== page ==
|Summary:||Evangeline and Jacsen take a moment to discuss love and life on the coast.|
|The Cape of Eagles looms out over Ironman's Bay, a vast, blue ocean inlet, that spreads its watery depths out beyond the horizon. The path that leads down to this coast winds down behind the towers for several hundred meters before arriving at the rocky water's edge. Rather than sand, the coast is covered with innumerable smooth and rounded stones about palm-sized. They stretch up and down the coast in all directions with the battered remnants of driftwood scattered about. Above the beach, one every mile or two, are towers with a large bell and mallet atop them which are to be beaten to warn of an incoming invasion. A small dock is being constructed of thick northern timbers, with mooring space for two large ships, or perhaps a half dozen smaller craft.|
|5th of December, 288|
As evening draws to a shadowy blanket over the coastline of the cape, the first rumors have started to make their threaded way from Stonebridge to the Roost, and someone seems to have dared say somewhat of it to Evangeline. She has retreated, much like her daughter, though her retreat is only as far as to the familiar shore, her mare tethered back from the beach. The dark green of her velvet dress is black in the light, as dark as the tumble of curls stirred by the breeze coming from the ocean.
There is not much that can draw Jacsen so far from the Tower, where there is the relative promise of comfort such as it is for one in his condition, at least in more recent days when his pain has been somewhat remarkable, in that it is much greater than the norm. Still, the noise of his horse might well disturb his mother's reverie, or that of one of the guards alongside him. It takes the Young Lord some time to dismount, but he does begin to pick his way across the stony beach, leaning heavily upon his cane. His armed and armored companions, dressed in Terrick colors, are made to wait near the equines.
It does not take much to snap the woman out of her own thoughts, out of whatever memories may play there for a woman of her age. She does not turn until it is simply Jacsen himself approaching, however, Lady Evangeline a shadow that finds careful steps forward to meet her son. "Jacsen, are the rocks safe?" she questions with immediate concern, only slightly sharper in its immediacy than the blanket of her other worries.
"It would be easier, had you come out in the middle of the day," Jacsen supposes, as he takes the steps gingerly, his cane positioned with each step he picks out towards his mother. "But I've walked these often enough tha-" She sees it coming, at least her heart might have if her eyes did not, for she asked but a moment before and now it is happening, Jacsen's cane slipping off a couple of rocks, and her son tumbling to the ground.
"Sevens he," Evangeline begins, but she has little time to pray to what gods may be listening as she drops into a spill of skirts as well, hands immediately going to her son as one wraps tightly around his arm and the other hiswaist. She's not really paying attention to that, however, as she kneels there. "Are you alright? You did not break anything?"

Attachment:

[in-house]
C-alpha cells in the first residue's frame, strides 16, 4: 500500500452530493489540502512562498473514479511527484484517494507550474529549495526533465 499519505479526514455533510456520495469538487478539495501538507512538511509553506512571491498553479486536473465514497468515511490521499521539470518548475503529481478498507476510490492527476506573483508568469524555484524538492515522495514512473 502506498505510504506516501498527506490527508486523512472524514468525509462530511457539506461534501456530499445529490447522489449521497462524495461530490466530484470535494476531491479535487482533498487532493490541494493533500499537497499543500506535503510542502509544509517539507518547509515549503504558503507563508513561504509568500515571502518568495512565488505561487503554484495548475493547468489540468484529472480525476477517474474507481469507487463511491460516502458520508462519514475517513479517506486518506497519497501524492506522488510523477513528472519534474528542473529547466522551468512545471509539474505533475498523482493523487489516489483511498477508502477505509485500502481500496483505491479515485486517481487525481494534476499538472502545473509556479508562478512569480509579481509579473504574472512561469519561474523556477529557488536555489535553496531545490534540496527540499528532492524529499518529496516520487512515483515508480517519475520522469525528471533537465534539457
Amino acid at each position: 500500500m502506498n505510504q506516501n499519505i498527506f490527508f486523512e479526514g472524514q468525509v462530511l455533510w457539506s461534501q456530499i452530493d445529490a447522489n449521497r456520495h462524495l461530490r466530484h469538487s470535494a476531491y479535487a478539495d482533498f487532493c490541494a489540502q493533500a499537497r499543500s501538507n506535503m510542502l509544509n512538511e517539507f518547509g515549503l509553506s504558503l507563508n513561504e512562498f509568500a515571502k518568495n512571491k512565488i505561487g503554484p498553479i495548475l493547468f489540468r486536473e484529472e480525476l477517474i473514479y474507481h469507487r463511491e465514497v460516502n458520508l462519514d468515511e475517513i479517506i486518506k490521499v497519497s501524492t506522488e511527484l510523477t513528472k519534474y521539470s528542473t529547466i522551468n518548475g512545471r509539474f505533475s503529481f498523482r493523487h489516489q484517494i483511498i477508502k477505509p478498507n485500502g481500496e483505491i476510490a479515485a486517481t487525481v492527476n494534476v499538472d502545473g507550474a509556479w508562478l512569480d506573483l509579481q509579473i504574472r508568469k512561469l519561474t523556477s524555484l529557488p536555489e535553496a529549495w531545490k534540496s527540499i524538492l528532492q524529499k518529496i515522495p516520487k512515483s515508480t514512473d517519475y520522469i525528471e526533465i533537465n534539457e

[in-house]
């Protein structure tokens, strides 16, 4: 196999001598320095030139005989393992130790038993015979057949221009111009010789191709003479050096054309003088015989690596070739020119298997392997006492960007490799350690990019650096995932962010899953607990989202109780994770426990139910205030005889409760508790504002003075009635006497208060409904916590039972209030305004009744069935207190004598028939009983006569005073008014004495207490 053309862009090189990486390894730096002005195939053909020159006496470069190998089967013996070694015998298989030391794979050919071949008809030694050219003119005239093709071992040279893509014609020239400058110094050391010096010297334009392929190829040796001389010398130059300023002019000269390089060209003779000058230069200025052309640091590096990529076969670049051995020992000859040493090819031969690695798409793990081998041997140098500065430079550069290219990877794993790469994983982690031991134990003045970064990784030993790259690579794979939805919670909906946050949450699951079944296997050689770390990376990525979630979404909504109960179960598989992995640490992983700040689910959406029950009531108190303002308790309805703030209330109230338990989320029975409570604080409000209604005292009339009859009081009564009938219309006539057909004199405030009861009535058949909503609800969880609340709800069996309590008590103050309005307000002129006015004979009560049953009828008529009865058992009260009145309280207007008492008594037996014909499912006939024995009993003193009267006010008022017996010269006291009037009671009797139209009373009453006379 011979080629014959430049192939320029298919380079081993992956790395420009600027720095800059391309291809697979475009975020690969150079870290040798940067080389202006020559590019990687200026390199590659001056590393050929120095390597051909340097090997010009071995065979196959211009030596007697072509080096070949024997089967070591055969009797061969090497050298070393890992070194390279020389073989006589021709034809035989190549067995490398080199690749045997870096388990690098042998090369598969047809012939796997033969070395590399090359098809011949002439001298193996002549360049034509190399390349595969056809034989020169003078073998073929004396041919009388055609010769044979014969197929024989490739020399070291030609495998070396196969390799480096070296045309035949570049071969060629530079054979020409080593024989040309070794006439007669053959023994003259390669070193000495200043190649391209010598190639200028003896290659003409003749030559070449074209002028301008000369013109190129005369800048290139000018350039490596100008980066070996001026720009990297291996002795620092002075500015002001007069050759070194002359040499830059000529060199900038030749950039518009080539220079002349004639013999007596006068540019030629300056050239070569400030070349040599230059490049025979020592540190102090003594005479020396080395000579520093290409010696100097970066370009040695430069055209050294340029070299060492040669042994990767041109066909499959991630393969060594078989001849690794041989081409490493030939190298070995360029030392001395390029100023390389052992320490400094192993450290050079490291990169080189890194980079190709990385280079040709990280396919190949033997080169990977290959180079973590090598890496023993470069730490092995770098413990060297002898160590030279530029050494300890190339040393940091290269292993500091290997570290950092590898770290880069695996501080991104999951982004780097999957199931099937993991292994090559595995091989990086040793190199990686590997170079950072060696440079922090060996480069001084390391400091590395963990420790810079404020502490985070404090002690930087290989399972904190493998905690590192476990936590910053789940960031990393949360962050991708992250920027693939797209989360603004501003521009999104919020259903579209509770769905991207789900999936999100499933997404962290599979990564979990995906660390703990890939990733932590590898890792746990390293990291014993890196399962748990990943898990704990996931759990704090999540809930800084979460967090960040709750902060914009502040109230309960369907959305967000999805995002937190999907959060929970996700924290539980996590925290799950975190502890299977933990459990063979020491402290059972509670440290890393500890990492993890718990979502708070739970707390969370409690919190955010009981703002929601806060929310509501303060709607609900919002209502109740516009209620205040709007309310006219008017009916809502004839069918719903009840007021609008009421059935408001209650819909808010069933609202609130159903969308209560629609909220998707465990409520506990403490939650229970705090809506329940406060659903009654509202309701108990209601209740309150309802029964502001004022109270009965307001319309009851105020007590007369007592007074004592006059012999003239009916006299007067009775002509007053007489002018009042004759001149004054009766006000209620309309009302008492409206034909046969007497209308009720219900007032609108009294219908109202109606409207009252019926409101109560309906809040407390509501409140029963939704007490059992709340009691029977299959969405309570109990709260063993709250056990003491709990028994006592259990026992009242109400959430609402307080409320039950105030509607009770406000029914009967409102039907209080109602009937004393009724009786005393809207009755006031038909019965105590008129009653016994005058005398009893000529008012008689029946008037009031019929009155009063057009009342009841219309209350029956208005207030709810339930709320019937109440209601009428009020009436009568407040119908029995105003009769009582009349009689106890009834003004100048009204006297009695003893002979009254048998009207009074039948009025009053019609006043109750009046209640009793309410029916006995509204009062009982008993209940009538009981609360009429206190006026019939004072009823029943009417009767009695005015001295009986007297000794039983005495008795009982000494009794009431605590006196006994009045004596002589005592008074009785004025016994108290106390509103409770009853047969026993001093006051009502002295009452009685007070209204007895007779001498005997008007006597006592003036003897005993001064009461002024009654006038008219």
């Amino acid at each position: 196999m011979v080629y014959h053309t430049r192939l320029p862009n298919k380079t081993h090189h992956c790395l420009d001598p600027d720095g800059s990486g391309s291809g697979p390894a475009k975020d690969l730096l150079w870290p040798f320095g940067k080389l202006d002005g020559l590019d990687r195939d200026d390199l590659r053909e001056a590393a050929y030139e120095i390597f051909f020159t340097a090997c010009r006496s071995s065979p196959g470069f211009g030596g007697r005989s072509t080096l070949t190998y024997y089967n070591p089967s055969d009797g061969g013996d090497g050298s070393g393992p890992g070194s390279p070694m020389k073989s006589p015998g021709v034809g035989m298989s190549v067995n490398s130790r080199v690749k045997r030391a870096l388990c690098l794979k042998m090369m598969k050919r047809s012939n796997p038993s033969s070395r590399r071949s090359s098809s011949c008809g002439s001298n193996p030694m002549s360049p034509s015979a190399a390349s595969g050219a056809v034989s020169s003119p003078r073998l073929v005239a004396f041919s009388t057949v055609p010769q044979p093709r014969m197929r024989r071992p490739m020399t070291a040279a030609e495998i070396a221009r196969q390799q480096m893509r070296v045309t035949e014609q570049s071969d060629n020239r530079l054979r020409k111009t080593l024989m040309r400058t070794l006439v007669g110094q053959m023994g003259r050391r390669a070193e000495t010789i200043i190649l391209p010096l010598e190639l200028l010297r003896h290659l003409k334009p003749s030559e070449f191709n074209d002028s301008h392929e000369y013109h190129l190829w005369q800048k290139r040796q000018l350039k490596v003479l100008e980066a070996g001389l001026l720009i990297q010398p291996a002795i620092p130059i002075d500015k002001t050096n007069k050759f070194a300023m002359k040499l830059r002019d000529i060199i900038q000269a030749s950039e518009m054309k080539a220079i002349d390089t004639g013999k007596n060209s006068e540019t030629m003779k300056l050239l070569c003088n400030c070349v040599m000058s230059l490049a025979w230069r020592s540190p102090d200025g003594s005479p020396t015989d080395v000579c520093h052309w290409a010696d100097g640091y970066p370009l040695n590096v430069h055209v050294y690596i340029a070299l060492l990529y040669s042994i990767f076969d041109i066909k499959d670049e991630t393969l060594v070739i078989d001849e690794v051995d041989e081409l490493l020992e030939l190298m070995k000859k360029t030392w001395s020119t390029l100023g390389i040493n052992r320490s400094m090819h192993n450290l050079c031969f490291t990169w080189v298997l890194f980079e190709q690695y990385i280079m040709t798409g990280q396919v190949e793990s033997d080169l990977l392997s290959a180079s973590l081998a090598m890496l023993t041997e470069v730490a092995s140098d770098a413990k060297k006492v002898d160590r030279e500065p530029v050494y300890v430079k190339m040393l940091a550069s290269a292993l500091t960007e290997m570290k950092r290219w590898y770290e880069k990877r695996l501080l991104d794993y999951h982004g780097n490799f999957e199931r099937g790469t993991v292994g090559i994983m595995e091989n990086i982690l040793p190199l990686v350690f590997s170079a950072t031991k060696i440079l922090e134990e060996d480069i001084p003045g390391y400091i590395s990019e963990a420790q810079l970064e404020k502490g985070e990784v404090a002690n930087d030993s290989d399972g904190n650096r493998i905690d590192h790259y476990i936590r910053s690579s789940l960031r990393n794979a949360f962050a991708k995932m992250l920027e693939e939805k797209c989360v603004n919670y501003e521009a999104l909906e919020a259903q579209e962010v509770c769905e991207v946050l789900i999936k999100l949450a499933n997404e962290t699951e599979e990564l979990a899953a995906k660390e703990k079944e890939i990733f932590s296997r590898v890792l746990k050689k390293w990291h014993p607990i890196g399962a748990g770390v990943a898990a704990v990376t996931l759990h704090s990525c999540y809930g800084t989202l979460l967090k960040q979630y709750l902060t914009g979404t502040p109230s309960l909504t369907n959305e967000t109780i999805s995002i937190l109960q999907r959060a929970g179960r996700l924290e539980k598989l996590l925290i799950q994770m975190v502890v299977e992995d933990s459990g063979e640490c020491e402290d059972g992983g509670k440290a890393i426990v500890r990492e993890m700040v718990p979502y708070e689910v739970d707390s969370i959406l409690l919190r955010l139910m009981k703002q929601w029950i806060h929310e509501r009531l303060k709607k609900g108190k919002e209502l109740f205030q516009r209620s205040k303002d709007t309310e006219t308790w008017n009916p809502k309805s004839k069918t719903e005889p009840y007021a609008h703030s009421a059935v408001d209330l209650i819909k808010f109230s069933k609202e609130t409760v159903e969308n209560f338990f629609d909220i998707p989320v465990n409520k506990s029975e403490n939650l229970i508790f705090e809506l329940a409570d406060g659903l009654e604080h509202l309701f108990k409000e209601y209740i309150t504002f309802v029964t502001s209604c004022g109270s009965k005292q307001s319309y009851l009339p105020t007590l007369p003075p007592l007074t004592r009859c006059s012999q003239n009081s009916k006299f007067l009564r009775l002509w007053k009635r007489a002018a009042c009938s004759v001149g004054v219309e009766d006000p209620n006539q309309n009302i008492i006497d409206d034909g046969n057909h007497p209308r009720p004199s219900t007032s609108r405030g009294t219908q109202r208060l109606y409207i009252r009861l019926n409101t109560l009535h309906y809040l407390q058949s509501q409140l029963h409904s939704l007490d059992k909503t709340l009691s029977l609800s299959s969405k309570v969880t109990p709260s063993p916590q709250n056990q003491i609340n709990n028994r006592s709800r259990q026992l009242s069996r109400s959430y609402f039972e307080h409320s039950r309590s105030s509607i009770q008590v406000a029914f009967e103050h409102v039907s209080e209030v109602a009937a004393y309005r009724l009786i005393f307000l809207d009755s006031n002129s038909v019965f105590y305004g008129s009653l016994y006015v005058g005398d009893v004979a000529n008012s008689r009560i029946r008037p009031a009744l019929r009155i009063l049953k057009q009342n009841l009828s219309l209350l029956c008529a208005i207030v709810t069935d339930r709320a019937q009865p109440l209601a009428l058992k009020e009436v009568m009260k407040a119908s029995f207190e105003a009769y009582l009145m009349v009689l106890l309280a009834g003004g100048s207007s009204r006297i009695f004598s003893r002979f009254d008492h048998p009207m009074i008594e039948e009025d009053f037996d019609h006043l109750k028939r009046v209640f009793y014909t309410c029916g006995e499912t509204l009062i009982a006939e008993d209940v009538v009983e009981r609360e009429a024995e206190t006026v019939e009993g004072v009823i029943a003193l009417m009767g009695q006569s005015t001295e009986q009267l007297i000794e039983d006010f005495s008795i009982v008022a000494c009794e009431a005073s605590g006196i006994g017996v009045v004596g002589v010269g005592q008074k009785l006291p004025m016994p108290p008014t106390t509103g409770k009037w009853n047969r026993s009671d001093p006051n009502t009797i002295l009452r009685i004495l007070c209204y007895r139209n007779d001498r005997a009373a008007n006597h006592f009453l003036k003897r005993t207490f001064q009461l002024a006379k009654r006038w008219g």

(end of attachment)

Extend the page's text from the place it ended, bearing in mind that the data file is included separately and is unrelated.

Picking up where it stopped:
His curse is muttered low, but not so low that the Lady could not hear her son's most uncourtly bit of language. Whatever his mother's attention, he seems wrapped in his own world of hazy pain for a moment, eventually pushing himself up with one hand. "I… no, just a spill," he claims, embarrassed. When he reaches up to touch the side of his head, his fingertips come away bloody. "Just a cut, I think." And so, it is just that. Nothing that will require more than a look from the Maester, at some point.
Relief is a brief thing in the woman's gaze where it seeks out Jacsen's, dark as midnight and as shiny with tears held there for hours. Evangeline ducks closer to press a kiss light to her son's forehead, muttering a deeply affectionate, "Oh, you silly, sweet boy. You half killed me with fright." A beat as she pulls away to fold herself into a seat on the rocks, improper almost despite the fall of skirts hiding her legs. "Do not rise. Stay seated for now."
His frown is very faint, but it seems to come not from his tumble but from something else, perhaps that look in his mother's eyes… "Should you call this a seat…" he grumbles as he pulls himself up to some semblance of order, which really is just laying on his back on the rocks, both good leg and maimed spread out towards the water line. "I just, when I heard you'd been gone for so many hours…" He shrugs one shoulder. "I'm sorry if you wanted solitude. You'll get precious little of it now." He tries to smile at that.
"You are very thoughtful, Jacsen, thank you. I assume the rumors will be gone soon enough," Evangeline says quietly as her fingers drift over the curve of stones, wrapping around one and lifting it before dropping it back into the piles of others. It seems she is rather in an effusive mood tonight, thoughtful and stuck in memories of the past, even as she questions, "Did I ever tell you that I loved your lord father? I knew I wanted to marry him since my thirteenth year."
He shakes his head. "Not in so many words, no. I mean, I certainly had the impression that there was fondness between you both," Jacsen tells her, "And by the time I could understand /what/ Jarod was, well, it was long in the past." He pauses a moment, and asks, "You said that you loved him? Not love?"
"Loved, love. I still love your father, of course, but what we have now is different than the fire of young passion. We have a mutual trust, partnership." The words are corrected quickly, a dip of Evangeline's chin in somewhat of an apology, a silent admittance to the fact that she mispoke. Her fingers brush over her skirts where they are denied the pleasure of throwing something, twining in the soft velvety depths. "If you ever have a bastard, Jacsen, it will never be in the past for your lady wife. The things you build between you in your marriage, they will always be there."